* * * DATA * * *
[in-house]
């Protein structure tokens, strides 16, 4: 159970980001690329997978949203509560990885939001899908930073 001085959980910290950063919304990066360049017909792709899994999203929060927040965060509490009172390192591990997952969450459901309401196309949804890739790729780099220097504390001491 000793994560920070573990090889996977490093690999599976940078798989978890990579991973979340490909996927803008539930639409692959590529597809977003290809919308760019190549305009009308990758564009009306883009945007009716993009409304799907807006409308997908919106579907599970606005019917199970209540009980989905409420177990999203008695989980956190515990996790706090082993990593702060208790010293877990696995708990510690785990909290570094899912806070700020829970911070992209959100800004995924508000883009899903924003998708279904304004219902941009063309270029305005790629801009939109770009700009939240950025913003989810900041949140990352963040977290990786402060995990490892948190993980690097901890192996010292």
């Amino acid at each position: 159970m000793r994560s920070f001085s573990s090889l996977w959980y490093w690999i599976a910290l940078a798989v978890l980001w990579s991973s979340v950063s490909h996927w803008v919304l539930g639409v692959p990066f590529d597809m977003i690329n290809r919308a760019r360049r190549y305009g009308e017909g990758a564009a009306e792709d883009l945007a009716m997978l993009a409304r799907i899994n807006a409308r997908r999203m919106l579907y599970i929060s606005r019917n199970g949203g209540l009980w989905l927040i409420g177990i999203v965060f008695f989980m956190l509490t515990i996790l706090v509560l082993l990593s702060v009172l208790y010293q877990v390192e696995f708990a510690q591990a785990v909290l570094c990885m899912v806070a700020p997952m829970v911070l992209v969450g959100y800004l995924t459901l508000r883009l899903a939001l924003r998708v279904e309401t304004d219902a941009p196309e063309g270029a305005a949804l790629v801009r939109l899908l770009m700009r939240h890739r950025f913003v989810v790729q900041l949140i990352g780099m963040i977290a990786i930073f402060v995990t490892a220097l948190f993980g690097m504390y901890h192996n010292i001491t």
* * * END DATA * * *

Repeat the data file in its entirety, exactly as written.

[in-house]
């Protein structure tokens, strides 16, 4: 159970980001690329997978949203509560990885939001899908930073 001085959980910290950063919304990066360049017909792709899994999203929060927040965060509490009172390192591990997952969450459901309401196309949804890739790729780099220097504390001491 000793994560920070573990090889996977490093690999599976940078798989978890990579991973979340490909996927803008539930639409692959590529597809977003290809919308760019190549305009009308990758564009009306883009945007009716993009409304799907807006409308997908919106579907599970606005019917199970209540009980989905409420177990999203008695989980956190515990996790706090082993990593702060208790010293877990696995708990510690785990909290570094899912806070700020829970911070992209959100800004995924508000883009899903924003998708279904304004219902941009063309270029305005790629801009939109770009700009939240950025913003989810900041949140990352963040977290990786402060995990490892948190993980690097901890192996010292």
């Amino acid at each position: 159970m000793r994560s920070f001085s573990s090889l996977w959980y490093w690999i599976a910290l940078a798989v978890l980001w990579s991973s979340v950063s490909h996927w803008v919304l539930g639409v692959p990066f590529d597809m977003i690329n290809r919308a760019r360049r190549y305009g009308e017909g990758a564009a009306e792709d883009l945007a009716m997978l993009a409304r799907i899994n807006a409308r997908r999203m919106l579907y599970i929060s606005r019917n199970g949203g209540l009980w989905l927040i409420g177990i999203v965060f008695f989980m956190l509490t515990i996790l706090v509560l082993l990593s702060v009172l208790y010293q877990v390192e696995f708990a510690q591990a785990v909290l570094c990885m899912v806070a700020p997952m829970v911070l992209v969450g959100y800004l995924t459901l508000r883009l899903a939001l924003r998708v279904e309401t304004d219902a941009p196309e063309g270029a305005a949804l790629v801009r939109l899908l770009m700009r939240h890739r950025f913003v989810v790729q900041l949140i990352g780099m963040i977290a990786i930073f402060v995990t490892a220097l948190f993980g690097m504390y901890h192996n010292i001491t």